Just reverse examples. The parallels aren’t exact, but we can start here:

  • Both churches and popular culture (which is part of human culture) are gifts of God.
  • Both churches and culture are corrupt because corrupt people put them together.
  • Both churches and culture can be redeemed, because Jesus gives common grace in the world and special grace to save human beings.
  • And both are often criticized, rightly and wrongly, by people who mess up their critiques. They haven’t tried to make sure you know first that they have studied the biblical purpose of the gift, and appreciate what that purpose is, and based on this can show you how a church or story doesn’t match the original, biblical purpose.

In this case, I’m thinking of a popular pastor/author/blogger, Kevin DeYoung, who has been going after the Game of Thrones TV series because Game of Thrones has porn in it.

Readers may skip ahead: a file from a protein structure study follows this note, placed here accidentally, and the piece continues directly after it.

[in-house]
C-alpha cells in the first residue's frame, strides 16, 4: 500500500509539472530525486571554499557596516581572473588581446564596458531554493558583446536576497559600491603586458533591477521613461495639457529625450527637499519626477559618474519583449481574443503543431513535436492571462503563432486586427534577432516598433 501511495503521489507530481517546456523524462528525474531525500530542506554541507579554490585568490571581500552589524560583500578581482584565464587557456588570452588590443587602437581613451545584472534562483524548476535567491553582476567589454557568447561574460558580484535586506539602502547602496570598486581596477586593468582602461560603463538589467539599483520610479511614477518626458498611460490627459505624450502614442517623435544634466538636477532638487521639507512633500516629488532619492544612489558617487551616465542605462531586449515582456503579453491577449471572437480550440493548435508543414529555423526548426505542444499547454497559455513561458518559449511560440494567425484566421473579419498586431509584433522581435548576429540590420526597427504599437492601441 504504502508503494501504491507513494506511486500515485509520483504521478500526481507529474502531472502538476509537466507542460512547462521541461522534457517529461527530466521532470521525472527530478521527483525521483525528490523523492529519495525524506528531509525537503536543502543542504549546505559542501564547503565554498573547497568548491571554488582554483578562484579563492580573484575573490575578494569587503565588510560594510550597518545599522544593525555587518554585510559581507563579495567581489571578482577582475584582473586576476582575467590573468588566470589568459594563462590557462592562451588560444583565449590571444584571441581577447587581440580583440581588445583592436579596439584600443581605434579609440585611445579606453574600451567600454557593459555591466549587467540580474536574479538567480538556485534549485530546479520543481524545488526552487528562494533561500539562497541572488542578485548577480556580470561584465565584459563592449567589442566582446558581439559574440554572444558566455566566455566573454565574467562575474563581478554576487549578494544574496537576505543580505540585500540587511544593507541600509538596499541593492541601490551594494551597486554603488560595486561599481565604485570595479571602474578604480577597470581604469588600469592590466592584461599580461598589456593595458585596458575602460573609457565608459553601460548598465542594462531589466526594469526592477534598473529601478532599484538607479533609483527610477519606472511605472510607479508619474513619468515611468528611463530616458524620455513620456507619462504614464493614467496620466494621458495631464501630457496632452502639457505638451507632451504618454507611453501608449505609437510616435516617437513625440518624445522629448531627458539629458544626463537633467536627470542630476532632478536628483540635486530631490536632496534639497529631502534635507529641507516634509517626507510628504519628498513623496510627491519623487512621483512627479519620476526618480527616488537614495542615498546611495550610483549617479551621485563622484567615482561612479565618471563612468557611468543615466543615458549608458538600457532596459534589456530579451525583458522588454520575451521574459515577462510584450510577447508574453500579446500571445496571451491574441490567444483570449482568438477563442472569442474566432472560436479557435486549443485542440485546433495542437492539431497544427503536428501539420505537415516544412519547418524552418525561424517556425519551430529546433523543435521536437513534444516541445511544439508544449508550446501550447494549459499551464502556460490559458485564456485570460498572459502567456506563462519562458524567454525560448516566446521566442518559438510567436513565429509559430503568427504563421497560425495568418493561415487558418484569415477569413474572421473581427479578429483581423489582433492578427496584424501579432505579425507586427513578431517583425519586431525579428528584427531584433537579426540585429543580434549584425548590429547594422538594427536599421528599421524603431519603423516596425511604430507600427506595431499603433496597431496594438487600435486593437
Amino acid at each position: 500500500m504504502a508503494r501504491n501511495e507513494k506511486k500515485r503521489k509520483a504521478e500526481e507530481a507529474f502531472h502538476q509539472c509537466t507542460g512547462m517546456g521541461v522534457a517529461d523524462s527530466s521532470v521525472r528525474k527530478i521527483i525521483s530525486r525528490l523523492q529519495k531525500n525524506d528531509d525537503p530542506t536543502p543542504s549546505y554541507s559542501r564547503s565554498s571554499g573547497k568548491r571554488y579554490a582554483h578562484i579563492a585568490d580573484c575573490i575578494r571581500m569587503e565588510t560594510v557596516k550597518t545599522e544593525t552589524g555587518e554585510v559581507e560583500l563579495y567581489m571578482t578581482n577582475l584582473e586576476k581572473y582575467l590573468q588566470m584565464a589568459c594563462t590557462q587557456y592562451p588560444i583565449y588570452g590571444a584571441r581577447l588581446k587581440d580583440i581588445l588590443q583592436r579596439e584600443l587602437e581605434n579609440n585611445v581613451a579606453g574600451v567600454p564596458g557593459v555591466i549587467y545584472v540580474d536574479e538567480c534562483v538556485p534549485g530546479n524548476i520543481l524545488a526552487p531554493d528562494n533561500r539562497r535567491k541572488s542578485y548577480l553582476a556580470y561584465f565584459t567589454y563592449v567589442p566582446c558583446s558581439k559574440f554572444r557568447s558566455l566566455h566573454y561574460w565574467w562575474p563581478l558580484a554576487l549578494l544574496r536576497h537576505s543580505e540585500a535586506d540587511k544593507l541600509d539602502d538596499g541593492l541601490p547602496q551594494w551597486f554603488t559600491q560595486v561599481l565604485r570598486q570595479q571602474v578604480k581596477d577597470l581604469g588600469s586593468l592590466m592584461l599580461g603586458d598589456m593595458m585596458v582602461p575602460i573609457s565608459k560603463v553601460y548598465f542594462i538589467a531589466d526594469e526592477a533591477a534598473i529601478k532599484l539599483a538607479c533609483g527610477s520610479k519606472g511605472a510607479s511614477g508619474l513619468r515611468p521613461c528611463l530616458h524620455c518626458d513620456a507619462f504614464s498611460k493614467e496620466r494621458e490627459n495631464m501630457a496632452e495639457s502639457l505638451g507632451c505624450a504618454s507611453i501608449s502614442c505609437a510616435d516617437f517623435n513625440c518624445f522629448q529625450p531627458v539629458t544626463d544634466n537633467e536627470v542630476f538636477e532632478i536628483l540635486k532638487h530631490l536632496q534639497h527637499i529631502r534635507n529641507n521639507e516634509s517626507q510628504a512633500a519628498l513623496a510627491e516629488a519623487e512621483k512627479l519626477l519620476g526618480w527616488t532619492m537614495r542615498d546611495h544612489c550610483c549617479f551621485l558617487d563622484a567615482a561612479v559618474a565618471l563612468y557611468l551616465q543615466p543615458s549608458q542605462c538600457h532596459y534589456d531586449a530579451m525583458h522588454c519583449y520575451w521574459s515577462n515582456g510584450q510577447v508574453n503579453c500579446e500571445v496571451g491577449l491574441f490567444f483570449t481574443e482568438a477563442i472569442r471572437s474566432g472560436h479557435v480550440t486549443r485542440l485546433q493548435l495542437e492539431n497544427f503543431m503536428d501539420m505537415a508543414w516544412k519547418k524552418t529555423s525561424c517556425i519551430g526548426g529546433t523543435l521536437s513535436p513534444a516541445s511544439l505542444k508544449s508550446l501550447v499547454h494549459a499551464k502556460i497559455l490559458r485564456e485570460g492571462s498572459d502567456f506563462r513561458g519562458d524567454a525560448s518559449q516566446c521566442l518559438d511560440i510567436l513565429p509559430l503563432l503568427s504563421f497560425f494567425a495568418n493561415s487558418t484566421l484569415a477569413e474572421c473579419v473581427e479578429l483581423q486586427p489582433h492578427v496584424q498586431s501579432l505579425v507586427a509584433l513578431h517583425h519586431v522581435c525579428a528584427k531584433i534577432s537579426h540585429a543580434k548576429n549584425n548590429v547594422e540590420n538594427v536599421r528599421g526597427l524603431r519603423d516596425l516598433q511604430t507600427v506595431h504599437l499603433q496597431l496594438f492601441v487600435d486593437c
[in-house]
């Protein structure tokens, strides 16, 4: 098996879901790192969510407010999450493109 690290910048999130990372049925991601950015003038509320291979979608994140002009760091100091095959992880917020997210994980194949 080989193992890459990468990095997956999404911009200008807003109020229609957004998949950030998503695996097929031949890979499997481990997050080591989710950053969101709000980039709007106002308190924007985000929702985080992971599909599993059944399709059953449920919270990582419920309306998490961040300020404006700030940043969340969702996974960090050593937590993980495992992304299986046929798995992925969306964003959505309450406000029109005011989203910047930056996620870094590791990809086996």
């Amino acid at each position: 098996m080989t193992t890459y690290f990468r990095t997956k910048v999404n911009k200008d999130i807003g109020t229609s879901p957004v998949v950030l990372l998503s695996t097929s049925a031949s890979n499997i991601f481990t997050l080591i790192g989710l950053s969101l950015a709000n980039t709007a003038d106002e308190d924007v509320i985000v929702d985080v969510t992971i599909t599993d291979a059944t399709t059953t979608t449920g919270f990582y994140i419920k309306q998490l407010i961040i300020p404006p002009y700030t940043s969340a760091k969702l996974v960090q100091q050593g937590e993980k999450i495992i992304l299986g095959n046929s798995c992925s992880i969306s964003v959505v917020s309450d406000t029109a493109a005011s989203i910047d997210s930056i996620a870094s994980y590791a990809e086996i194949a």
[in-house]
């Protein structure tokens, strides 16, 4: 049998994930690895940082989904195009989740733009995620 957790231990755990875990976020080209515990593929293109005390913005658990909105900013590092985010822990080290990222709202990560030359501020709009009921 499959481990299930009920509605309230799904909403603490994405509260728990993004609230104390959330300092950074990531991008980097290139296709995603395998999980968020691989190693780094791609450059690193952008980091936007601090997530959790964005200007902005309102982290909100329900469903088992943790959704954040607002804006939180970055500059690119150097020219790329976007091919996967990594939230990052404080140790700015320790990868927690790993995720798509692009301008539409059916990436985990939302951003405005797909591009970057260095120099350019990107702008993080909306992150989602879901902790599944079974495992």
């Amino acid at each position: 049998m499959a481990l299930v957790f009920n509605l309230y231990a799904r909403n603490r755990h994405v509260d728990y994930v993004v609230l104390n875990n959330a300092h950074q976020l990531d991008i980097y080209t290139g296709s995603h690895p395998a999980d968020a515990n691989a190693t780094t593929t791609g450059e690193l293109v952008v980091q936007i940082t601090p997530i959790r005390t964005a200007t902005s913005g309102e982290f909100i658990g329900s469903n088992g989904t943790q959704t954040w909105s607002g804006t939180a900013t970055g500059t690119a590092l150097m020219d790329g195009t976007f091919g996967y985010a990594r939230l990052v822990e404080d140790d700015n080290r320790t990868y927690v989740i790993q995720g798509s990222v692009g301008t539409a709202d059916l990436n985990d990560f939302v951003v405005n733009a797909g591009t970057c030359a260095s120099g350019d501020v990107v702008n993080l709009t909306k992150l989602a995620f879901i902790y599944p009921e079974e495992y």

Game of ThronesNow, what he says is technically correct. Many Christians are ignoring the lust-inducing moments of Game of Thrones, which by all accurate accounts feature blatant nudity and graphic scenes of sex and even rape. (Even non-Christians condemn the series for these moments.) Moreover, these scenes don’t only endanger Christian viewers, who are called to purity and to shun any lust whatsoever. These scenes also endanger the souls of their own human actors. They often face the bounded choice like, “for this scene, take off your clothes, or else your acting career won’t take off”—and violate their own consciences to do it.

DeYoung doesn’t cover all that. Sure, we can hardly expect any one person to write a book every time he critiques a popular story, especially given the limitations of one blog article.

However, when DeYoung and other solid, loving, well-meaning pastors critique popular culture, it makes sense when some Christians blanch and feel personally attacked.


Because even if you’ve heard about and trusted this pastor, you haven’t seen or heard him say anything constructive about popular culture (to say nothing of this particular story).